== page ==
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A Virtuous Man

In Issue 55 by Joyce Myerson

I lied to her. Again. Will it be the last time? Can I go back and make it all right? I know, you’re always telling me to make up my mind before. Do I want to impress or do I really want to know someone for longer than a week? How come I haven’t learned?

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The Snitch: Lonzo

In Issue 55 by M.D. Semel

The elevator doors were almost closed when Lonzo jammed his foot between them. He was late. The doors reversed themselves and slid back open. He squeezed in, compacted his body and side-eyed the crowd. It was like riding the subway at rush hour except all of the occupants were men and most of them were white.

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Signs of Amelia

In Issue 54 by Kathleen Shemer

Great whooping sounds, a furious rattling, and a pounding like thunder spread through the lab. Brad felt the concrete building vibrate under him. The chimpanzees were banging and smashing on the steel slats of their cages, using their hands and feet. He dropped the bolt cutters he had used on the loading dock door and pushed into the sound. He had to find Amelia before someone found him.

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The Snitch: Hector

In Issue 54 by M.D. Semel

Someone yanked the watch cap off Hector’s head, and it took him a moment until his eyes adjusted to the light. His lids felt droopy, and his brain fogged in. With his head slumped down, he looked to his left, tried to orient himself and saw the jean clad legs of one of Tino’s cousins. He glanced right and saw Julio sitting next to him.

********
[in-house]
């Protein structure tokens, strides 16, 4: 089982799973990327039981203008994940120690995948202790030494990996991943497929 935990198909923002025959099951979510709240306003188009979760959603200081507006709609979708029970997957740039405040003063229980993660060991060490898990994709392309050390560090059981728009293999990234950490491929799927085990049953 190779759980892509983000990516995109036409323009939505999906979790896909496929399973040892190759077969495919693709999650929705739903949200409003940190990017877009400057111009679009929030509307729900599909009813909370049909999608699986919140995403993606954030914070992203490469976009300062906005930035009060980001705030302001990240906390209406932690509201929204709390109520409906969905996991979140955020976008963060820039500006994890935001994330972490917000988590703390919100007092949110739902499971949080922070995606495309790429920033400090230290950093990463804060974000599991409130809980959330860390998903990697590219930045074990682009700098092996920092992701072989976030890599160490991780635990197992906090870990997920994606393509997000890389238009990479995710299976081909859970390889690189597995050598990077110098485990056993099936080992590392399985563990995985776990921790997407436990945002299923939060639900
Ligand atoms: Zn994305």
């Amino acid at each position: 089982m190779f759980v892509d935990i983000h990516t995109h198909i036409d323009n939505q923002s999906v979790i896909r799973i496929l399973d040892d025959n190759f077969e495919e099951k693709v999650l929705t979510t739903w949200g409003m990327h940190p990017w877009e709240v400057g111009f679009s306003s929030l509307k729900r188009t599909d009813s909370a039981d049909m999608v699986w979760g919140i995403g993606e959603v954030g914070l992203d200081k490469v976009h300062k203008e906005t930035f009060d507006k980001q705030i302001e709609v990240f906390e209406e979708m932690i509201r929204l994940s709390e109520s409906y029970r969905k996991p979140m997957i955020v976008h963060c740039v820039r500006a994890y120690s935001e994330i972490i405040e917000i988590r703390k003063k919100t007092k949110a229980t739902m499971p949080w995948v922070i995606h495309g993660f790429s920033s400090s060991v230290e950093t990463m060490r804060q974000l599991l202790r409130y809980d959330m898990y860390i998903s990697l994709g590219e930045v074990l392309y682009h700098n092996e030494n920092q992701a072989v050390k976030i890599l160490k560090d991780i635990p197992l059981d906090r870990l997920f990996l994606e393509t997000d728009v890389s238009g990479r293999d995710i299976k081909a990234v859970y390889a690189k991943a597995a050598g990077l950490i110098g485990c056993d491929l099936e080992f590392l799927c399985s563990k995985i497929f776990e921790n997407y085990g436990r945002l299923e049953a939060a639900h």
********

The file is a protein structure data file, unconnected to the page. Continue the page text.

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Seed of Doubt

In Issue 54 by Stephen Newton

It was late afternoon, with the room temperature well over ninety degrees, before Prominence County Sheriff Eli Martin was called to the stand and sworn in to testify for the prosecution against Gerald Hartley. Hartley faced charges of vehicular manslaughter, but so much time had passed since his arrest, there was little public interest in the trial. Most people assumed Hartley was guilty as charged.

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A Gift of Fire

In Issue 53 by Laura Walker

When you first drive into Riverside, it has as much distinction as any other town in this smear of Southern California cities—that is to say, virtually none. But if you look closer, through the haze of pollution that browns the summertime air, beyond the stark graffiti that coats the concrete surfaces, past the drooping palms and withered storefronts lining the freeways, you’ll start to see some character.

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